I hope to be able to repeat this test with Falcon, Maria and PBXT some time soon.

Wednesday, 2 January 2008

mysql address space

Address space can be a significant problem on 32-bit mysql installations. After several IRC discussions attempting to explain this to some people, I decided to write this post about it.

What address space is

Each process running on a multitasking virtual memory OS has its own private address space. This is a range of addresses of a fixed size. The exact size depends on the CPU architecture, but on most 32-bit processors it is 32-bits. Intel/AMD chips address memory in bytes individually, so the maximum capacity of the address space is 2^32 bytes.

Address space has nothing whatsoever to do with the physical amount of RAM installed on a machine; you may have more address space than ram, but critically, you may also have less.

It is not possible to modify or upgrade the address space of a machine or software program, except by recompiling it for a different architecture.

How much space is available

Unfortunately, not all of the approximately 4Gb of address space is usable by mysql for buffers; some is used by:
  • The operating system kernel reserving address space for its own use
  • Code from the mysql executable file and its libraries etc
  • Fixed data allocated by mysql and its libraries
  • Thread stacks
  • etc
The amount that these use up is extremely system dependent, but it is normally safe to assume that on a 32-bit Linux OS, roughly 1.5Gb is available for mysql's buffers. On some systems there may be a bit more than this, but it's not likely to exceed 3Gb on any platform.

What impact running out has on mysql

MySQL is a multithreaded server process - each instance of mysql running on a machine (there is typically only one; several applications or databases can use the same server). This means that all its threads share the same, limited address space.

The database server can be tuned to use a lot of memory. There are two kinds of buffer - per thread and global buffers. The MyISAM key buffer is an example of a global buffer, the packet read buffer is an example of a per thread buffer. This is explained in more detail in the manual here: How MYSQL uses memory

All this memory comes from the same, limited address space. Running out of address space is very bad. When you run out of address space, the following happens:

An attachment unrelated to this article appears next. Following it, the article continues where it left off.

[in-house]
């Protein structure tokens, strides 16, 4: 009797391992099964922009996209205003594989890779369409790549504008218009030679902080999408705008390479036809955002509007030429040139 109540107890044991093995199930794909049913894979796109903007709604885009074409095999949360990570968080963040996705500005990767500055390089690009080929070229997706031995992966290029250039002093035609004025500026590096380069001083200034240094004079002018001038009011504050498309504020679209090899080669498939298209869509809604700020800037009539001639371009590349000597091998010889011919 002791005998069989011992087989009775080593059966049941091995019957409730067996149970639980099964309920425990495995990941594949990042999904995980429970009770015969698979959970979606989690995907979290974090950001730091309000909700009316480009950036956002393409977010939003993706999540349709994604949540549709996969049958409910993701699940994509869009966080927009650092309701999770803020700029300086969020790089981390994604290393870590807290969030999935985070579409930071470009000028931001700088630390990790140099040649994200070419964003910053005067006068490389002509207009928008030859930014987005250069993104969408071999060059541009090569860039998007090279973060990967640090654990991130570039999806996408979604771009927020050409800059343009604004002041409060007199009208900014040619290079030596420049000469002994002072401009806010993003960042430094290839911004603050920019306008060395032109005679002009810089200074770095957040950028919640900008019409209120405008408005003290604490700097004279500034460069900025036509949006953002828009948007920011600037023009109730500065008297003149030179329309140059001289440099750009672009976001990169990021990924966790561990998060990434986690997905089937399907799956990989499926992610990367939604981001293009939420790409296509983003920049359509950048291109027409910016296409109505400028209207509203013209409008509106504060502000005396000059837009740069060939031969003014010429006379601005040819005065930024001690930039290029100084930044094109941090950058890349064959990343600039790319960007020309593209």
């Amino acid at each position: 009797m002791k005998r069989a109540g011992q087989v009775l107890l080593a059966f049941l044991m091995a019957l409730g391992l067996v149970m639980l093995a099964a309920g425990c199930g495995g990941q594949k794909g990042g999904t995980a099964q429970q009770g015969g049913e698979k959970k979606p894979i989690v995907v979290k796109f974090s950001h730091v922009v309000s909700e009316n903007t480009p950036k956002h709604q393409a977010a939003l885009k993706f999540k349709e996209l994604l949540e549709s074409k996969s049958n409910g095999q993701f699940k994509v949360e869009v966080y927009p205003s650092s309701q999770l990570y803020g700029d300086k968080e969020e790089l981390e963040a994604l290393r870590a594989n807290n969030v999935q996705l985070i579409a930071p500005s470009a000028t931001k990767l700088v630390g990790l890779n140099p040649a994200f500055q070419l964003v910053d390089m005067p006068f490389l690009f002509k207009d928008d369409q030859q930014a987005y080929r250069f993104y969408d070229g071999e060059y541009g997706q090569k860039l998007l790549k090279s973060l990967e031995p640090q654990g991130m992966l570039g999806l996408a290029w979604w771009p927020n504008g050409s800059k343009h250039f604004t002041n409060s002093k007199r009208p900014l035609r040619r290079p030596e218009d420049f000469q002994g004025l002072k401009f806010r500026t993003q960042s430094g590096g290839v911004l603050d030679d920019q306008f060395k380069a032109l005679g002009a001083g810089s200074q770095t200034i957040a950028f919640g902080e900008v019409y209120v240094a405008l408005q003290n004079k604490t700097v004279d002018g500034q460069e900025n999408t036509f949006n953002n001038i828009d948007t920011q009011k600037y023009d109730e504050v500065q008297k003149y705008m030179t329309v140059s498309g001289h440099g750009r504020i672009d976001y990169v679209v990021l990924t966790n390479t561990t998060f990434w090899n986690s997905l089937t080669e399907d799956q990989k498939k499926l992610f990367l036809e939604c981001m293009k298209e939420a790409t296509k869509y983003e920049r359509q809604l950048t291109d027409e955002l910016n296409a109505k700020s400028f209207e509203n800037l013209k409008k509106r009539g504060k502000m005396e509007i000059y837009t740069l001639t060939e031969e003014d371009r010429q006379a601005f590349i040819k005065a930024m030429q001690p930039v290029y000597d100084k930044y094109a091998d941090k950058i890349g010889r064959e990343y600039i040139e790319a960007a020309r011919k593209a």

• A memory allocation attempt will fail. How gracefully this happens depends on where the allocation attempt was made. It could be: in the mysql core, in a storage engine, in an underlying library (e.g. the C or C++ runtime libraries) or in some other extension.
  • MySQL will probably crash. If a crash happens:
  • The server will restart, kicking all clients off.
  • InnoDB will start its recovery process. This may take a long time during which the server will be unusable.
  • Eventually all transactions will be rolled back and normal service will resume.
  • MyISAM tables which were in use at the time will be marked as crashed and needing a repair - this can take a very long time on large tables, during which time those tables are unusable.
This is very inconvenient for everyone concerned (the app developer, the sysadmin/DBA and especially the end user).

Mitigation: How to prevent running out

The most obvious and convenient solution is to run a 64-bit mysql server on a 64-bit OS. These have a lot more address space and are very unlikely to run out.

If, for some reason, you cannot upgrade to 64-bit, it is a very good idea to ensure that you do not run out of address space. This is mostly done by tuning the server parameters.
  • Do not set max_connections higher than necessary.
  • Keep per-thread buffers to a minimum
  • Tune other buffers reasonably
Monitoring the address space in use by mysql is a good idea. This is normally possible under Linux with "top" or "ps", as the "virt" or "VSZ" columns show the amount of address space used.

Final notes
  • Run a 64-bit OS if possible and for all new development. Run a 64-bit mysql if you run a 64-bit OS.
  • Running out of address space is not the same as running out of memory- it will probably happen a lot sooner (your server does have more than 2Gb of RAM, right?)
  • You can still run out of address space if you have less than 2Gb of RAM, because virtual memory is included
  • None of this is Linux-specific, it will happen on other OSs too (but the amount of space reserved by the kernel may be less)
  • Avoiding address space exhaustion is important in production systems